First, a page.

Friday, August 2, 2013

White House: Revised Numbers Show Economy Contracted in First Quarter 2011 [TWS]

    Wednesday, Alan Krueger, chairman of the White House's Council of Economic Advisers, wrote on the White House blog about revisions to economic statistics by the Bureau of Economic Analysis going all the way back to 1929.  Krueger largely interpreted the news as good, noting that the revisions "showed that the recovery from the Great Recession has been slightly faster than previously reported." However, one revision is going to put a crimp in the White House's economic talking points: economic growth has not been uninterrupted since the end of the Great Recession [emphasis added]:
While the annual rate of real GDP growth over the 83 years since 1929 was revised up just 0.1 percentage point to 3.3%, a handful of recent quarters were subject to large revisions. For example, real GDP growth in 2011:Q1, which previously had been reported at 0.1% at an annual rate, was revised down to -1.3%. The earthquake and tsunami that occurred in Japan in March 2011 disrupted critical supply chains, likely subtracting from growth in that quarter. In contrast, real GDP growth in 2010:Q2 and 2012:Q1 were both revised up by 1.7 percentage points to annualized rates of 3.9% and 3.7%, respectively.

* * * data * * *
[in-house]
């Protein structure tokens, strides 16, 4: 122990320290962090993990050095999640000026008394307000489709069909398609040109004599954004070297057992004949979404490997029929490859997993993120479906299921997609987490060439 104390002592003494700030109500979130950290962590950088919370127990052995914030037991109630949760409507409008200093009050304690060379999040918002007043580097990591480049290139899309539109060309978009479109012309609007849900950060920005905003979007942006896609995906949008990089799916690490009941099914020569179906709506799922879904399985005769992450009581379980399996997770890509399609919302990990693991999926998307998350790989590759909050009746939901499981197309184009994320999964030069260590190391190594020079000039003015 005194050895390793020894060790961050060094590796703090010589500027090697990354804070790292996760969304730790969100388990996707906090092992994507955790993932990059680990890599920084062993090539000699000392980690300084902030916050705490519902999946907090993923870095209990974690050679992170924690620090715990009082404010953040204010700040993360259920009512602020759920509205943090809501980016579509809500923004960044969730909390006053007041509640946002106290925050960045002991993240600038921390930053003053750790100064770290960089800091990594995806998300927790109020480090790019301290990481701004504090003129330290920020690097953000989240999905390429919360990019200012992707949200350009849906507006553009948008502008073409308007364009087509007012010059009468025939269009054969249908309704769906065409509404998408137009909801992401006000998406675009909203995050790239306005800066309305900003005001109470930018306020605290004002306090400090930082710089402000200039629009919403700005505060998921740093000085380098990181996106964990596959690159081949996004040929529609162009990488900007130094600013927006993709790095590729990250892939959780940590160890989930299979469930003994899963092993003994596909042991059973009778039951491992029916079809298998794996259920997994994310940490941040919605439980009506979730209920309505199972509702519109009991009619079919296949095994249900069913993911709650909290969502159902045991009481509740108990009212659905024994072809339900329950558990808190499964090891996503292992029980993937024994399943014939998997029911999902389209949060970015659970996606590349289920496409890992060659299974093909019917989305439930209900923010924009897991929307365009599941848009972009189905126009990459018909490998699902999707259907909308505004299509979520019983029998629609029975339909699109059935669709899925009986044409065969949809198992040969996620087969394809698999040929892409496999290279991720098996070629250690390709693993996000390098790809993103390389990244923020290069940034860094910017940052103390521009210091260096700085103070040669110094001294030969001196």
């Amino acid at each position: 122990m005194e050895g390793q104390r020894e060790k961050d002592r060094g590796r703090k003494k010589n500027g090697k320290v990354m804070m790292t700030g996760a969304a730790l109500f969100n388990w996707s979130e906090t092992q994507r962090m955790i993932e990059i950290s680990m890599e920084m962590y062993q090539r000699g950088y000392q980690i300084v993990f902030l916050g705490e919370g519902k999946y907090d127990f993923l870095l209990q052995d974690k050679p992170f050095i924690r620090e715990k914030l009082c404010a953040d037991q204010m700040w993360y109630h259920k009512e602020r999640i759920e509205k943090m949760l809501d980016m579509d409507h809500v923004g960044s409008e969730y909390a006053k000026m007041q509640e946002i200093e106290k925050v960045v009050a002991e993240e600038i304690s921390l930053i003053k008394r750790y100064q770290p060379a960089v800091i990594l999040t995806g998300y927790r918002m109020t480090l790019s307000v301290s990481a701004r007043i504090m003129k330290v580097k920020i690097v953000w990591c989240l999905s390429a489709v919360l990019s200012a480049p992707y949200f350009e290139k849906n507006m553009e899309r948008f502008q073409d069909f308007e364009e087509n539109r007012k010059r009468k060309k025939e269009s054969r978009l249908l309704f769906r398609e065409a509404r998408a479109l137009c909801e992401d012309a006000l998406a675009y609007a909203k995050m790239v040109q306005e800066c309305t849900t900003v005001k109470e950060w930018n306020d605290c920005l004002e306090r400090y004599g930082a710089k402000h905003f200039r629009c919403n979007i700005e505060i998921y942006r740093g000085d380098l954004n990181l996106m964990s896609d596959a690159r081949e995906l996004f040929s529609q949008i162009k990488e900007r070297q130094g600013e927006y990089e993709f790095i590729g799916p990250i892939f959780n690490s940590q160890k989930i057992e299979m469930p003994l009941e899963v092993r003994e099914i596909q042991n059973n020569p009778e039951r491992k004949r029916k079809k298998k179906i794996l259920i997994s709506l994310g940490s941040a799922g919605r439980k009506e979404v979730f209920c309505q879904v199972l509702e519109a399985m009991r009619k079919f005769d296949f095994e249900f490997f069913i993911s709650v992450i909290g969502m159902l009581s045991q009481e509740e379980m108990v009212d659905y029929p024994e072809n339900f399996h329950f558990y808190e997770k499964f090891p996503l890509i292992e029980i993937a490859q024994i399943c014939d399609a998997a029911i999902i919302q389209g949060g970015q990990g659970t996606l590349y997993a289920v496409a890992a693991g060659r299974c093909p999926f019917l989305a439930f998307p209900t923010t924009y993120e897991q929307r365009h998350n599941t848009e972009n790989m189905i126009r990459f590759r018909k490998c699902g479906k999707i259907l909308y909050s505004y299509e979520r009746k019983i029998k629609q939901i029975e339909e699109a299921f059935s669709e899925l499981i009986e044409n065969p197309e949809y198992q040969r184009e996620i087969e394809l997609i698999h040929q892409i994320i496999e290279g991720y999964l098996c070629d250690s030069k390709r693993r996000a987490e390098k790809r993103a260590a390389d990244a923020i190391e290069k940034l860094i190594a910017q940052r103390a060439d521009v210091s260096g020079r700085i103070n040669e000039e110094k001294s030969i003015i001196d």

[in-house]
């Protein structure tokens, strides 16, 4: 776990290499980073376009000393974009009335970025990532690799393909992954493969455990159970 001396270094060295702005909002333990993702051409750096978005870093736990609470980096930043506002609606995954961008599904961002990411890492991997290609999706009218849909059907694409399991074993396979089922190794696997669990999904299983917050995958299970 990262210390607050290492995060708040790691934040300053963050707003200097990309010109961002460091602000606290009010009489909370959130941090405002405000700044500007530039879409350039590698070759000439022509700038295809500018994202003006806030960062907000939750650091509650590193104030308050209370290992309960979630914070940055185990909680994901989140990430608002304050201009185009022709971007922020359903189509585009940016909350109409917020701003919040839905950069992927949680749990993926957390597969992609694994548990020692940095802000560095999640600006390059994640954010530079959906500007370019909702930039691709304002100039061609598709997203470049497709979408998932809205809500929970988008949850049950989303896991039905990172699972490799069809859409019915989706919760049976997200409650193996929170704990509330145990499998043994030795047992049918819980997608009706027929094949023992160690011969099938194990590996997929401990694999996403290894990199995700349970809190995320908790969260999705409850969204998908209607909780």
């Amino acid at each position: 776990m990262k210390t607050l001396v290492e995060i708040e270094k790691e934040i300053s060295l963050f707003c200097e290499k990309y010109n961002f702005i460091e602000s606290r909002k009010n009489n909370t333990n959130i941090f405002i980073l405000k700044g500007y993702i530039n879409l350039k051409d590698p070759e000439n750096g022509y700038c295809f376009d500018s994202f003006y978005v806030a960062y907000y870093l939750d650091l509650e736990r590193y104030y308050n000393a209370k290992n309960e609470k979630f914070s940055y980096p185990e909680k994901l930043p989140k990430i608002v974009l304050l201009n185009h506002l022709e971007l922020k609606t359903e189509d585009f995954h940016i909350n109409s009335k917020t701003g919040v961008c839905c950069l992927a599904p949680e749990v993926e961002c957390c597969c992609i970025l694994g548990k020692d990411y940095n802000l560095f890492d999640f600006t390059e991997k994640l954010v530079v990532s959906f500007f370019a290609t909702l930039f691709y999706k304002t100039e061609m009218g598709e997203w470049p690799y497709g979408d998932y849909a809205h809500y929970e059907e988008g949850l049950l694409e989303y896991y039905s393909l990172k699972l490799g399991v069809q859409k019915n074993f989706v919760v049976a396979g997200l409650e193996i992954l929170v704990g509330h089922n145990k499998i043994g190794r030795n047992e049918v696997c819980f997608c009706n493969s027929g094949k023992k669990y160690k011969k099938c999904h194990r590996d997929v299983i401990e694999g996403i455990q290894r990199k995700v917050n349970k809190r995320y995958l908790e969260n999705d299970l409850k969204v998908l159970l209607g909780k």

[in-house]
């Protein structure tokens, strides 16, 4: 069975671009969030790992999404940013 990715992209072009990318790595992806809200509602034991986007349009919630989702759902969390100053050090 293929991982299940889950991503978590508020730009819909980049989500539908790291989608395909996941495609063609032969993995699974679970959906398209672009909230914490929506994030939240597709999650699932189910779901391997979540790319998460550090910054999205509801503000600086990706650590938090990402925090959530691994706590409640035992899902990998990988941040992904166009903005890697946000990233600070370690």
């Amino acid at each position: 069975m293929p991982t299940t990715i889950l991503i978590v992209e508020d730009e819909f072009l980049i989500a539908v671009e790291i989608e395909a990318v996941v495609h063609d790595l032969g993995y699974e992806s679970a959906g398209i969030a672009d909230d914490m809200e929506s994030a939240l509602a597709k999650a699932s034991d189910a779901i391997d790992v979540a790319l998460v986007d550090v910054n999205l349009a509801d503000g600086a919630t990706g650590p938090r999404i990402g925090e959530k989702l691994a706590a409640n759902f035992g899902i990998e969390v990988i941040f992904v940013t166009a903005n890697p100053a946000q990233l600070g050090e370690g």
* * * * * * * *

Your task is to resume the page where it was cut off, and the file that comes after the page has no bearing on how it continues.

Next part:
Just three months ago when the first quarter 2013 economic results were released, Krueger led off his blog post with the following:
Today’s report indicates that the economy posted its fifteenth straight quarter of positive growth, as real GDP (the total amount of goods and services produced in the country) grew at a 2.5 percent annual rate in the first quarter of this year, according to the “advance” estimate released by the Bureau of Economic Analysis.
    Although today's report included a 1.7% increase in the economy in the second quarter of 2013, the revised first quarter 2011 decline means that the number of quarters of positive economic growth must be reset to nine.  Although Krueger has often used the straight quarter of positive economic growth phrase in the past, the line is missing from this quarter's report.

Note: A version of this article first appeared at The Weekly Standard.

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